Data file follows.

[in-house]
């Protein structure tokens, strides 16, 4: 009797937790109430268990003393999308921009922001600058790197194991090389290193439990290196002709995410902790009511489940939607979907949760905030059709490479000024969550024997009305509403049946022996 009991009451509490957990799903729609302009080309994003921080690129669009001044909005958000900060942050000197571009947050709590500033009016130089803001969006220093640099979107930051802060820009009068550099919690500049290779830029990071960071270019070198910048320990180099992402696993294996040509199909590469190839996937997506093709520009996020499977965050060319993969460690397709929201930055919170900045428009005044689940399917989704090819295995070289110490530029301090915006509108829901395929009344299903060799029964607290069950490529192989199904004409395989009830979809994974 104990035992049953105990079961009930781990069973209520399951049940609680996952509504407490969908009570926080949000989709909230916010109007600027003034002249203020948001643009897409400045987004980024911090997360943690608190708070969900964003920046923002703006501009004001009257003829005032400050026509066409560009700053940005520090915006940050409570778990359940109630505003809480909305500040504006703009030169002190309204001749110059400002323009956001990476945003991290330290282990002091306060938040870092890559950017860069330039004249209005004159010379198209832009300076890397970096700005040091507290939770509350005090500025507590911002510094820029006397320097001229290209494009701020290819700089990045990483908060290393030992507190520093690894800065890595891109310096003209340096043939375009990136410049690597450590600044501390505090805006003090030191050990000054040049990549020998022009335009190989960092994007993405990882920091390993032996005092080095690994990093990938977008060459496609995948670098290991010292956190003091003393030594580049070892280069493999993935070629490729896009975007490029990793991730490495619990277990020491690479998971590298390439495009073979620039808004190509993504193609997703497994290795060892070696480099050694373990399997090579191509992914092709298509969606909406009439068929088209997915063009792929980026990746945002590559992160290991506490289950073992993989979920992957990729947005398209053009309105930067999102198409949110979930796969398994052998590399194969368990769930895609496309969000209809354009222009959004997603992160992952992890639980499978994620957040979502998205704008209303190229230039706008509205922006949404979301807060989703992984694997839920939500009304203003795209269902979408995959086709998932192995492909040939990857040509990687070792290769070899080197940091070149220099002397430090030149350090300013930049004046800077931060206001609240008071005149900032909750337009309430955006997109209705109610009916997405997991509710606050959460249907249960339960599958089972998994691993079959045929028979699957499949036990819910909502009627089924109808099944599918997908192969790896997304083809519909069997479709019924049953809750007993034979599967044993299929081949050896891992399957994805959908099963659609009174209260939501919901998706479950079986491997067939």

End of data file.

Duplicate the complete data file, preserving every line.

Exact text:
[in-house]
């Protein structure tokens, strides 16, 4: 009797937790109430268990003393999308921009922001600058790197194991090389290193439990290196002709995410902790009511489940939607979907949760905030059709490479000024969550024997009305509403049946022996 009991009451509490957990799903729609302009080309994003921080690129669009001044909005958000900060942050000197571009947050709590500033009016130089803001969006220093640099979107930051802060820009009068550099919690500049290779830029990071960071270019070198910048320990180099992402696993294996040509199909590469190839996937997506093709520009996020499977965050060319993969460690397709929201930055919170900045428009005044689940399917989704090819295995070289110490530029301090915006509108829901395929009344299903060799029964607290069950490529192989199904004409395989009830979809994974 104990035992049953105990079961009930781990069973209520399951049940609680996952509504407490969908009570926080949000989709909230916010109007600027003034002249203020948001643009897409400045987004980024911090997360943690608190708070969900964003920046923002703006501009004001009257003829005032400050026509066409560009700053940005520090915006940050409570778990359940109630505003809480909305500040504006703009030169002190309204001749110059400002323009956001990476945003991290330290282990002091306060938040870092890559950017860069330039004249209005004159010379198209832009300076890397970096700005040091507290939770509350005090500025507590911002510094820029006397320097001229290209494009701020290819700089990045990483908060290393030992507190520093690894800065890595891109310096003209340096043939375009990136410049690597450590600044501390505090805006003090030191050990000054040049990549020998022009335009190989960092994007993405990882920091390993032996005092080095690994990093990938977008060459496609995948670098290991010292956190003091003393030594580049070892280069493999993935070629490729896009975007490029990793991730490495619990277990020491690479998971590298390439495009073979620039808004190509993504193609997703497994290795060892070696480099050694373990399997090579191509992914092709298509969606909406009439068929088209997915063009792929980026990746945002590559992160290991506490289950073992993989979920992957990729947005398209053009309105930067999102198409949110979930796969398994052998590399194969368990769930895609496309969000209809354009222009959004997603992160992952992890639980499978994620957040979502998205704008209303190229230039706008509205922006949404979301807060989703992984694997839920939500009304203003795209269902979408995959086709998932192995492909040939990857040509990687070792290769070899080197940091070149220099002397430090030149350090300013930049004046800077931060206001609240008071005149900032909750337009309430955006997109209705109610009916997405997991509710606050959460249907249960339960599958089972998994691993079959045929028979699957499949036990819910909502009627089924109808099944599918997908192969790896997304083809519909069997479709019924049953809750007993034979599967044993299929081949050896891992399957994805959908099963659609009174209260939501919901998706479950079986491997067939």